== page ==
What does Shield mean?

Definitions for Shield

Here are all the possible meanings and translations of the word Shield.

Princeton's WordNet

  1. shieldnoun

    a protective covering or structure

  2. shield, bucklernoun

    armor carried on the arm to intercept blows

  3. carapace, shell, cuticle, shieldverb

    hard outer covering or case of certain organisms such as arthropods and turtles

  4. shield, screenverb

    protect, hide, or conceal from danger or harm

  5. harbor, harbour, shieldverb

    hold back a thought or feeling about

    "She is harboring a grudge against him"

Webster Dictionary

  1. Shieldnoun

    a broad piece of defensive armor, carried on the arm, -- formerly in general use in war, for the protection of the body. See Buckler

  2. Shieldnoun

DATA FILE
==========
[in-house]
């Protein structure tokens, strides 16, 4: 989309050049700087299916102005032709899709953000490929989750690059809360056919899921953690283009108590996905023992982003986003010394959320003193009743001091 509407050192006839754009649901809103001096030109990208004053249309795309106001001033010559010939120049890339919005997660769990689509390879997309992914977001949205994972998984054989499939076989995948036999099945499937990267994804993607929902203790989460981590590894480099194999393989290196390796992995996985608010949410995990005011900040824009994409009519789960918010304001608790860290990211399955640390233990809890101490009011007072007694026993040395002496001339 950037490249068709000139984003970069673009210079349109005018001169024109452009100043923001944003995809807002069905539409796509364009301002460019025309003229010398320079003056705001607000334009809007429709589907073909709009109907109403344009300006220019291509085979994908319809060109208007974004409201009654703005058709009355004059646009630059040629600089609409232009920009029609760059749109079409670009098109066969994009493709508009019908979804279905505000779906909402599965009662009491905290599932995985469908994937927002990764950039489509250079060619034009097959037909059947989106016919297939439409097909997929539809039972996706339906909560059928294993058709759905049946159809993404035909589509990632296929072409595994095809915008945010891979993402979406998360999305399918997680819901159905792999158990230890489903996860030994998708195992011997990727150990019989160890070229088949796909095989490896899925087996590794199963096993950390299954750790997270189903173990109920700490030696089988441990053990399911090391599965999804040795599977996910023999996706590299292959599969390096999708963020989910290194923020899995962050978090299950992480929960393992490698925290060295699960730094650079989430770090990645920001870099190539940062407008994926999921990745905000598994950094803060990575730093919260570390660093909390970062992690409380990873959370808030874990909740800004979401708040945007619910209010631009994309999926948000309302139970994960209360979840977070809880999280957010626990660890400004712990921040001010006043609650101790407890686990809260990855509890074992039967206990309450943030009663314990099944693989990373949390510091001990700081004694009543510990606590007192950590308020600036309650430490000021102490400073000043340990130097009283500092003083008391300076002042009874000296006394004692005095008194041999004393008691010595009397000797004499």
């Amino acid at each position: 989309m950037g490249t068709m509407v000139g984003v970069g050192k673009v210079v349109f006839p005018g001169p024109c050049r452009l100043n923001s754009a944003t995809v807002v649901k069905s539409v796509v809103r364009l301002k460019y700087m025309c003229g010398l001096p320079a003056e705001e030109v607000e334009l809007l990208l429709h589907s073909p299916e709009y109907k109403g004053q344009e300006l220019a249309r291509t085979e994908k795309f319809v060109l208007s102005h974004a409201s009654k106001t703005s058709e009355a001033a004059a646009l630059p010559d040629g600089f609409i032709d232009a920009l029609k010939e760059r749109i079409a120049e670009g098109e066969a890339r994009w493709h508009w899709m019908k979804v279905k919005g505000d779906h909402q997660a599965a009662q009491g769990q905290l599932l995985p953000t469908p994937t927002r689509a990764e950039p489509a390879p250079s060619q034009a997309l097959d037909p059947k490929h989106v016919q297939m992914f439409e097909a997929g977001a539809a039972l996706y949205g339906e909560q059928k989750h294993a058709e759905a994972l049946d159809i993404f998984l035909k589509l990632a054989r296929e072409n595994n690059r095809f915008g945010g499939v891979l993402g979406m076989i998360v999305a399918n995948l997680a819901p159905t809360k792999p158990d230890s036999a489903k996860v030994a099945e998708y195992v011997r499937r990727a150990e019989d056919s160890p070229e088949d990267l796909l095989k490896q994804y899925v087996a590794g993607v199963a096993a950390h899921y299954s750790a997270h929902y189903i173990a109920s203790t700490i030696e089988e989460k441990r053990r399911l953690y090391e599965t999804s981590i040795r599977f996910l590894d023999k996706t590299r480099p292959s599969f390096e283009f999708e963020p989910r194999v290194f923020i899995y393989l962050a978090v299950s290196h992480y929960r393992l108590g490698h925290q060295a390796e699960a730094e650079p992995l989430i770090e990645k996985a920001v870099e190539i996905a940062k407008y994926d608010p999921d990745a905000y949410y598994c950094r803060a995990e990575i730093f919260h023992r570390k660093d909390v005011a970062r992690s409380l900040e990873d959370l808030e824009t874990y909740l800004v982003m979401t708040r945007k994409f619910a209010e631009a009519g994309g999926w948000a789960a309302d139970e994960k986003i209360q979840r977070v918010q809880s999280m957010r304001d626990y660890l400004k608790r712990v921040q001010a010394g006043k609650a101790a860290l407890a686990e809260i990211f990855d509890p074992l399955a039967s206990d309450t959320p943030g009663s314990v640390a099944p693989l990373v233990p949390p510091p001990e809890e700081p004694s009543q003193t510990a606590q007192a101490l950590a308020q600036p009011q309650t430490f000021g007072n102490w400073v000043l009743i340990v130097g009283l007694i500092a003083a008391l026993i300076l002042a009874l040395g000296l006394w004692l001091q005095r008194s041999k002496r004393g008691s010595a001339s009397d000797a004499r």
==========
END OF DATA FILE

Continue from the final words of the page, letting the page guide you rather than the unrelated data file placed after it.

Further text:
anything which protects or defends; defense; shelter; protection

  3. Shieldnoun

    figuratively, one who protects or defends

  4. Shieldnoun

    in lichens, a Hardened cup or disk surrounded by a rim and containing the fructification, or asci

  5. Shieldnoun

    the escutcheon or field on which are placed the bearings in coats of arms. Cf. Lozenge. See Illust. of Escutcheon

  6. Shieldnoun

    a framework used to protect workmen in making an adit under ground, and capable of being pushed along as excavation progresses

  7. Shieldnoun

    a spot resembling, or having the form of, a shield

  8. Shieldnoun

    a coin, the old French crown, or ecu, having on one side the figure of a shield

  9. Shieldnoun

    to cover with, or as with, a shield; to cover from danger; to defend; to protect from assault or injury

  10. Shieldnoun

    to ward off; to keep off or out

  11. Shieldnoun

    to avert, as a misfortune; hence, as a supplicatory exclamation, forbid!

  12. Etymology: [OE. sheld, scheld, AS. scield, scild, sceld, scyld; akin to OS. scild, OFries. skeld, D. & G. schild, OHG. scilt, Icel. skjldr, Sw. skld, Dan. skiold, Goth. skildus; of uncertain origin. Cf. Sheldrake.]


  1. Shield